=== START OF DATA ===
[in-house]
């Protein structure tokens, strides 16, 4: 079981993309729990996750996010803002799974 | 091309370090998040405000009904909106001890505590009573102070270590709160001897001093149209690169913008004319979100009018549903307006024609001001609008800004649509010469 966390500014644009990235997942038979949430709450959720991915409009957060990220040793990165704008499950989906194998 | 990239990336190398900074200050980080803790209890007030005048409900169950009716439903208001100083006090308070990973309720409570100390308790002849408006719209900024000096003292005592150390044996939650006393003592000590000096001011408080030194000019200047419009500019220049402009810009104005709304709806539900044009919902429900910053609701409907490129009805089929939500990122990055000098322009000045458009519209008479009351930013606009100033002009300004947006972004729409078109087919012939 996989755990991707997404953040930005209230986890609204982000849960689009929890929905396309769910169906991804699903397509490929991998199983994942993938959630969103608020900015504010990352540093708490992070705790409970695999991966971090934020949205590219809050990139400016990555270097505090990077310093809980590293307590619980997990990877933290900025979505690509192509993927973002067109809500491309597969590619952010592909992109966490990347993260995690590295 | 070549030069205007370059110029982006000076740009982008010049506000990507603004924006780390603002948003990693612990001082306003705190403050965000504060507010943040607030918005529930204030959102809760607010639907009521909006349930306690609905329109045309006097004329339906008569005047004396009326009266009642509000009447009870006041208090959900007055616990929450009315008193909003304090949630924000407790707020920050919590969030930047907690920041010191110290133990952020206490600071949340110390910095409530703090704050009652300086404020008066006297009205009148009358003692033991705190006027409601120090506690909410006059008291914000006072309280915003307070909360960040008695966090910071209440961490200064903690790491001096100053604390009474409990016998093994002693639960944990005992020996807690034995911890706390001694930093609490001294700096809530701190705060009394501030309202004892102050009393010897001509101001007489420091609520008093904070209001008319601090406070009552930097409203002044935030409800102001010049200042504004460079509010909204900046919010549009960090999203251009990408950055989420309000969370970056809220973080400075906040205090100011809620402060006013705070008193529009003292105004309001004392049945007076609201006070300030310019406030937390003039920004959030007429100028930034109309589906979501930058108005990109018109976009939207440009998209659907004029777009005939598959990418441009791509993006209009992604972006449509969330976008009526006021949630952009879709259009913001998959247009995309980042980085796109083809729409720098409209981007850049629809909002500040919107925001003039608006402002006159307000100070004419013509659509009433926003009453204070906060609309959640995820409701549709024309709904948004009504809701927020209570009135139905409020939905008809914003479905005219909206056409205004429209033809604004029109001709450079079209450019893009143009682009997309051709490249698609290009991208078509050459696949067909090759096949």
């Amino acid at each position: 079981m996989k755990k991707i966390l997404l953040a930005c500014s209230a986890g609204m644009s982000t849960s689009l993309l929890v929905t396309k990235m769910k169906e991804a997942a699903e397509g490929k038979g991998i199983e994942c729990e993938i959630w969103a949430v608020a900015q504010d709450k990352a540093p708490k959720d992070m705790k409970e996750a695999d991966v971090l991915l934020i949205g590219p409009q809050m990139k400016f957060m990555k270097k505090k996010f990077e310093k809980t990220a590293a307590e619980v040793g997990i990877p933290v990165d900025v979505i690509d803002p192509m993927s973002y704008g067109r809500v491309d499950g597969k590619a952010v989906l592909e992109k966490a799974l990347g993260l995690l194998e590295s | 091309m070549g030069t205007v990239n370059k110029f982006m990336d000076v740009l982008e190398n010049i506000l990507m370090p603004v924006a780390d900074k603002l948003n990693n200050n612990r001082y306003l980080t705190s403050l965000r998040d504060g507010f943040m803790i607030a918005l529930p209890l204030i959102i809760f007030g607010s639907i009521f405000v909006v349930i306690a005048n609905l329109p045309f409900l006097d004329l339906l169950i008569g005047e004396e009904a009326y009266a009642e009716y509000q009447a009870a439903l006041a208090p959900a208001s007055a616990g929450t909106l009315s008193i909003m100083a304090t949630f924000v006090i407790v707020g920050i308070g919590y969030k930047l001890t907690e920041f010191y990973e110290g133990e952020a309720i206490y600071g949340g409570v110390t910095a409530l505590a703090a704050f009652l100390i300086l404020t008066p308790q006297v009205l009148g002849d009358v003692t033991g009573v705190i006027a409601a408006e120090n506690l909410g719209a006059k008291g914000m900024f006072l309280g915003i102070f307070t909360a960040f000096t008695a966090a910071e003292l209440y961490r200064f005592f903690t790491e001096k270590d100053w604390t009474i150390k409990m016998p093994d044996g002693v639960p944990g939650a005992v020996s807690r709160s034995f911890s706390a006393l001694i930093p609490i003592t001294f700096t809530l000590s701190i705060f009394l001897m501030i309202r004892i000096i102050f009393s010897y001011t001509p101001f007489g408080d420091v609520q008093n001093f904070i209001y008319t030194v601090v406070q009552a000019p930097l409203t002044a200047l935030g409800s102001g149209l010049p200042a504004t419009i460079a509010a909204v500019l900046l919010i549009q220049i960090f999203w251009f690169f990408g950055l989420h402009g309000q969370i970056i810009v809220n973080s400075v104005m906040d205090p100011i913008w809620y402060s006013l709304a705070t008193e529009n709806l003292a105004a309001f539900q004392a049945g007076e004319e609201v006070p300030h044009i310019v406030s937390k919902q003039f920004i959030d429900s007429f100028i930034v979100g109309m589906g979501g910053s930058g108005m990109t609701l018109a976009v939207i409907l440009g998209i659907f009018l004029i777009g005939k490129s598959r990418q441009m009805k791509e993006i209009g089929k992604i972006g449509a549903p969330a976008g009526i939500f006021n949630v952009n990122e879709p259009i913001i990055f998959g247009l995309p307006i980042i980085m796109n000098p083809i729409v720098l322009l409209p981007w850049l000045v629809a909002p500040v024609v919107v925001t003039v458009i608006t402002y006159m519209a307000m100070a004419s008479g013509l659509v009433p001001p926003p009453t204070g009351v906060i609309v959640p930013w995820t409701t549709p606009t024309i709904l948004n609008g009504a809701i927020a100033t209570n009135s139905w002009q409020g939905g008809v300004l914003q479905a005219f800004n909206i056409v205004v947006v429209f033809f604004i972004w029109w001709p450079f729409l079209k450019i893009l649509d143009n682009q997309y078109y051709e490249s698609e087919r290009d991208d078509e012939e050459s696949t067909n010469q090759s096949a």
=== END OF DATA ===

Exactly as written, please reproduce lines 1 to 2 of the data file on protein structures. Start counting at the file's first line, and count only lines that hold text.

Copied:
[in-house]
């Protein structure tokens, strides 16, 4: 079981993309729990996750996010803002799974 | 091309370090998040405000009904909106001890505590009573102070270590709160001897001093149209690169913008004319979100009018549903307006024609001001609008800004649509010469 966390500014644009990235997942038979949430709450959720991915409009957060990220040793990165704008499950989906194998 | 990239990336190398900074200050980080803790209890007030005048409900169950009716439903208001100083006090308070990973309720409570100390308790002849408006719209900024000096003292005592150390044996939650006393003592000590000096001011408080030194000019200047419009500019220049402009810009104005709304709806539900044009919902429900910053609701409907490129009805089929939500990122990055000098322009000045458009519209008479009351930013606009100033002009300004947006972004729409078109087919012939 996989755990991707997404953040930005209230986890609204982000849960689009929890929905396309769910169906991804699903397509490929991998199983994942993938959630969103608020900015504010990352540093708490992070705790409970695999991966971090934020949205590219809050990139400016990555270097505090990077310093809980590293307590619980997990990877933290900025979505690509192509993927973002067109809500491309597969590619952010592909992109966490990347993260995690590295 | 070549030069205007370059110029982006000076740009982008010049506000990507603004924006780390603002948003990693612990001082306003705190403050965000504060507010943040607030918005529930204030959102809760607010639907009521909006349930306690609905329109045309006097004329339906008569005047004396009326009266009642509000009447009870006041208090959900007055616990929450009315008193909003304090949630924000407790707020920050919590969030930047907690920041010191110290133990952020206490600071949340110390910095409530703090704050009652300086404020008066006297009205009148009358003692033991705190006027409601120090506690909410006059008291914000006072309280915003307070909360960040008695966090910071209440961490200064903690790491001096100053604390009474409990016998093994002693639960944990005992020996807690034995911890706390001694930093609490001294700096809530701190705060009394501030309202004892102050009393010897001509101001007489420091609520008093904070209001008319601090406070009552930097409203002044935030409800102001010049200042504004460079509010909204900046919010549009960090999203251009990408950055989420309000969370970056809220973080400075906040205090100011809620402060006013705070008193529009003292105004309001004392049945007076609201006070300030310019406030937390003039920004959030007429100028930034109309589906979501930058108005990109018109976009939207440009998209659907004029777009005939598959990418441009791509993006209009992604972006449509969330976008009526006021949630952009879709259009913001998959247009995309980042980085796109083809729409720098409209981007850049629809909002500040919107925001003039608006402002006159307000100070004419013509659509009433926003009453204070906060609309959640995820409701549709024309709904948004009504809701927020209570009135139905409020939905008809914003479905005219909206056409205004429209033809604004029109001709450079079209450019893009143009682009997309051709490249698609290009991208078509050459696949067909090759096949």